Back in February, the Food and Drug Administration released a food safety risk assessment of domestically produced, soft ripened cheeses. This category of cheeses consists of a wide variety of those produced by artisans and farmstead producers across the United States. This category also contains several raw milk cheeses, the production of which drew particular scrutiny in the FDA’s Risk Assessment.

Oozing, stinky cheeses are a likely target of increased regulation

Though it has not been overtly stated that this Risk Assessment lays the groundwork for more stringent regulation of soft-ripened cheeses, that seems like a logical next-step for the FDA.

The American Cheese Society is the industry group representing cheese producers in the United States. We’ve had the pleasure of working with its Academic and Regulatory Affairs Committee to submit a response to the Risk Assessment, which you can read in its entirety here. ACS has taken the (justifiable) position that the Risk Assessment exaggerates the dangers posed to human health by this category of cheeses. As the ACS response states:

We are concerned that the conclusions and take-away messages from the risk assessment may be based on an incomplete data set and thus may not be wholly accurate. First, the report suggests to consumers and regulators that soft-ripened cheeses carry a high risk of contamination with Listeria monocytogenes; when in fact, the evidence and history suggest that the risks are low from such cheeses made in compliance with current regulations. Second, as reflected in media coverage, the report suggests that soft-ripened cheeses made from unpasteurized milk are significantly more risky than those made from pasteurized milk; when in fact, the analysis indicates that at least one strategy considered in the report can reduce risk in raw milk products below that of pasteurized products.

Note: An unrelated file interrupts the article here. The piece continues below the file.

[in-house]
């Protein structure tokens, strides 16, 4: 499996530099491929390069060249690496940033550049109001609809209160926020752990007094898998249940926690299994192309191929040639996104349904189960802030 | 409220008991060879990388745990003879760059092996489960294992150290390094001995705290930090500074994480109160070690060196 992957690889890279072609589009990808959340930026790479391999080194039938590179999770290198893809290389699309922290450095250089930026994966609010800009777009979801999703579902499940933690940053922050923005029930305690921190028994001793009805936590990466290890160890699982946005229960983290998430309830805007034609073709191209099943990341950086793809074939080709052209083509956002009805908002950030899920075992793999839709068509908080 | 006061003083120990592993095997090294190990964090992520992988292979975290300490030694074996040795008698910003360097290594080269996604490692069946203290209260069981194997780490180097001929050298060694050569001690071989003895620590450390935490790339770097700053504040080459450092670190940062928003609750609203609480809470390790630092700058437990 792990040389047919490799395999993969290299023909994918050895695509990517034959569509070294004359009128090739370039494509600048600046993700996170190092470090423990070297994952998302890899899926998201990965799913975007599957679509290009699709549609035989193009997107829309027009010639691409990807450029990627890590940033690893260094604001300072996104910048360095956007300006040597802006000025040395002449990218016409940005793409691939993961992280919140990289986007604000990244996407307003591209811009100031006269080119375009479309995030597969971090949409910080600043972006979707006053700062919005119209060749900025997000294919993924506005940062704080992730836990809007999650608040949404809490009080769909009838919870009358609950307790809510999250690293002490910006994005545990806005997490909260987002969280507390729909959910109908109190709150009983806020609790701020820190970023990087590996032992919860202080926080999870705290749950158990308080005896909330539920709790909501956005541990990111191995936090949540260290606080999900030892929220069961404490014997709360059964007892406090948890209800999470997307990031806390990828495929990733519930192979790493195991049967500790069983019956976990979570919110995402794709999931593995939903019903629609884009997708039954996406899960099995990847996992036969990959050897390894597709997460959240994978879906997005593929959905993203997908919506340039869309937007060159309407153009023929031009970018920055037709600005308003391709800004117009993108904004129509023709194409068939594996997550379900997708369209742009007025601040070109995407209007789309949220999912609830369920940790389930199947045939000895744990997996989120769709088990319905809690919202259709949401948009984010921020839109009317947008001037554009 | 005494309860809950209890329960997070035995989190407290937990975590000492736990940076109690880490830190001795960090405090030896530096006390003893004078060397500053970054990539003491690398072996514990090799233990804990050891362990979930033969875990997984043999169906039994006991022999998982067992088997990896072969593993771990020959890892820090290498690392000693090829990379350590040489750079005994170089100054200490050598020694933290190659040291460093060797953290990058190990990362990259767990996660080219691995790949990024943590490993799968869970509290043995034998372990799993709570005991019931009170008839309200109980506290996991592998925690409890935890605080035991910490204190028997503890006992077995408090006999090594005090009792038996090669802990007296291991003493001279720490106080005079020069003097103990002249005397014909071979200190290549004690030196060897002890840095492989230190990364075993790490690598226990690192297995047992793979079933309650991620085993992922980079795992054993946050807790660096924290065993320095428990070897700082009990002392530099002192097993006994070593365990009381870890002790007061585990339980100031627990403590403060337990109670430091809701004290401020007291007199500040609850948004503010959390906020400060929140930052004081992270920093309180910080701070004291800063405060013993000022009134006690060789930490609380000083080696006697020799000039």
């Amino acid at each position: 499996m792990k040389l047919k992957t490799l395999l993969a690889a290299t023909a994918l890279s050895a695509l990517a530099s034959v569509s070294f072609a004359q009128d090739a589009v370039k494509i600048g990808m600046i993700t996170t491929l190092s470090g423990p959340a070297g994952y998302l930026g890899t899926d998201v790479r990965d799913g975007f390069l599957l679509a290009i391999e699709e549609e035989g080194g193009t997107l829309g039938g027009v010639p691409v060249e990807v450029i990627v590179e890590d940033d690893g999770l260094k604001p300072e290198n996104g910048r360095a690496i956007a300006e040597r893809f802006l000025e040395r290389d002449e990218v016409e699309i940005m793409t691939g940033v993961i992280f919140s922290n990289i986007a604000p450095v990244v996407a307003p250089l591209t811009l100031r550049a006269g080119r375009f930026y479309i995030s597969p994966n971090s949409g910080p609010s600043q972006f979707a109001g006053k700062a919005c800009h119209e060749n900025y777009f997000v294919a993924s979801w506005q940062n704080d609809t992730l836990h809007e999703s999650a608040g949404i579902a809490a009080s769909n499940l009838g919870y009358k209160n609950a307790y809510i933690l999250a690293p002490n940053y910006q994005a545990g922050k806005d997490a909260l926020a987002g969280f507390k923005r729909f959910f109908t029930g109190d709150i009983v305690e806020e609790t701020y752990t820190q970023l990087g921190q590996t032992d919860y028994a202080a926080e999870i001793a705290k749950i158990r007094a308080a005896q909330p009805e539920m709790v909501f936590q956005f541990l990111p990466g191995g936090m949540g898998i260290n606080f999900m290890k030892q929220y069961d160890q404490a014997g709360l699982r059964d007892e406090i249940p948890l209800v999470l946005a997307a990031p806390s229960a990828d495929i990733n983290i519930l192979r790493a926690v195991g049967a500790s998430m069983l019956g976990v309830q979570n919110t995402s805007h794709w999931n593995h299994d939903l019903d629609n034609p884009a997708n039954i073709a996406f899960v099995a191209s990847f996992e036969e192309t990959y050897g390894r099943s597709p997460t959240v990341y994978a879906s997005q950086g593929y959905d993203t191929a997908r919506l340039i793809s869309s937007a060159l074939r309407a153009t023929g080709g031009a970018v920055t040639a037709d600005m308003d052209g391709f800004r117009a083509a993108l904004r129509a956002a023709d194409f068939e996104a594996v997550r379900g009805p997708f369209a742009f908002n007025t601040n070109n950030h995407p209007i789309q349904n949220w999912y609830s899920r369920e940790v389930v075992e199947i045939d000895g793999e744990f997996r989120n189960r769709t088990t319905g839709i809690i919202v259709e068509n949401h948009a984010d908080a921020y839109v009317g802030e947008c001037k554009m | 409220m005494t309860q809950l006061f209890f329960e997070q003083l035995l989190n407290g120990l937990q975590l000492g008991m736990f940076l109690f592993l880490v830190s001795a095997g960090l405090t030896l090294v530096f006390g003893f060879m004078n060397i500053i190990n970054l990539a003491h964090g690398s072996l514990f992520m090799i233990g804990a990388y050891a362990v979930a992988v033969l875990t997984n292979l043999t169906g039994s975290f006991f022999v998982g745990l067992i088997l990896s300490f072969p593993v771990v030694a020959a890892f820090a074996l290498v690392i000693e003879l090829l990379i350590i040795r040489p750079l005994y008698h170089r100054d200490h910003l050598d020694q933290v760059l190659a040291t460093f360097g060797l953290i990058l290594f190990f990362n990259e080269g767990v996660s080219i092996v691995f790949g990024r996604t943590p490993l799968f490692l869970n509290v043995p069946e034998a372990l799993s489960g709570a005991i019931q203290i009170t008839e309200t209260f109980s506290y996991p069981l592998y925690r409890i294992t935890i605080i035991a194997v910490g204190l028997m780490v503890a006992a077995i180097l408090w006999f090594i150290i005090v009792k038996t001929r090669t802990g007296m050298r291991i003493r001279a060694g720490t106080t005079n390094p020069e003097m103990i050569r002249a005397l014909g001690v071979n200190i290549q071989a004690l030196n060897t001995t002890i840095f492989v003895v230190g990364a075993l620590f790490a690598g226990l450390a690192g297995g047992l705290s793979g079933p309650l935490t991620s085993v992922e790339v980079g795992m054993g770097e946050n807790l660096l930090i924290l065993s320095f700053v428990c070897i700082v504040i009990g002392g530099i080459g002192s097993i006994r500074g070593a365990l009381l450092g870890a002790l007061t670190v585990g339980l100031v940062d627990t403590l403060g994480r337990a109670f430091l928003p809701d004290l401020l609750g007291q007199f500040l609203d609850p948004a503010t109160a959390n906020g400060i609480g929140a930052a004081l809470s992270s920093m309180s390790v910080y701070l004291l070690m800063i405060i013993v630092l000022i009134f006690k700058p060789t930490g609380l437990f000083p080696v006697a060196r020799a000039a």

The ACS response then goes on to draw attention to the specific shrotcomings of the Risk Assessment, such as its failure to analyze the simple preventative measures that can increase food safety without detracting from the character or production efficiency of cheese, the Assessment’s data set which drew from commodity milk suppliers and not small-scale producers, the Assessment’s reliance on data gathered from foreign producers, and so much more. Read the whole Response.

You might also want to check out an excellent piece on the Risk Assessment by our favorite writer, Clare Leschin-Hoar, written late last week.

If you are in the cheese business, or if you are just really passionate about your local cheese producers, this Risk Assessment concerns you. You need to do a few things immediately:

  • Read the FDA’s Risk Assessment for yourself;
  • Read the ACS Response to the Risk Assessment;
  • Head to the Federal Register at federal and search for Docket Number FDA-2012-N-1182;
  • Click on “Comment Now” and tell the FDA what you think about the Risk Assessment, your emphasis on food safety during production, and how the Risk Assessment might affect your farm or your business

The Risk Assessment has been published for public review. Please feel free to submit your comments to the FDA and the Risk Assessment. FDA actually listens to these things if the submissions are intelligent and well-conceived, so you actually can affect the process of rule-making by going through these steps. This is how food laws are made.

The deadline for submission is Monday, April 29, 2013.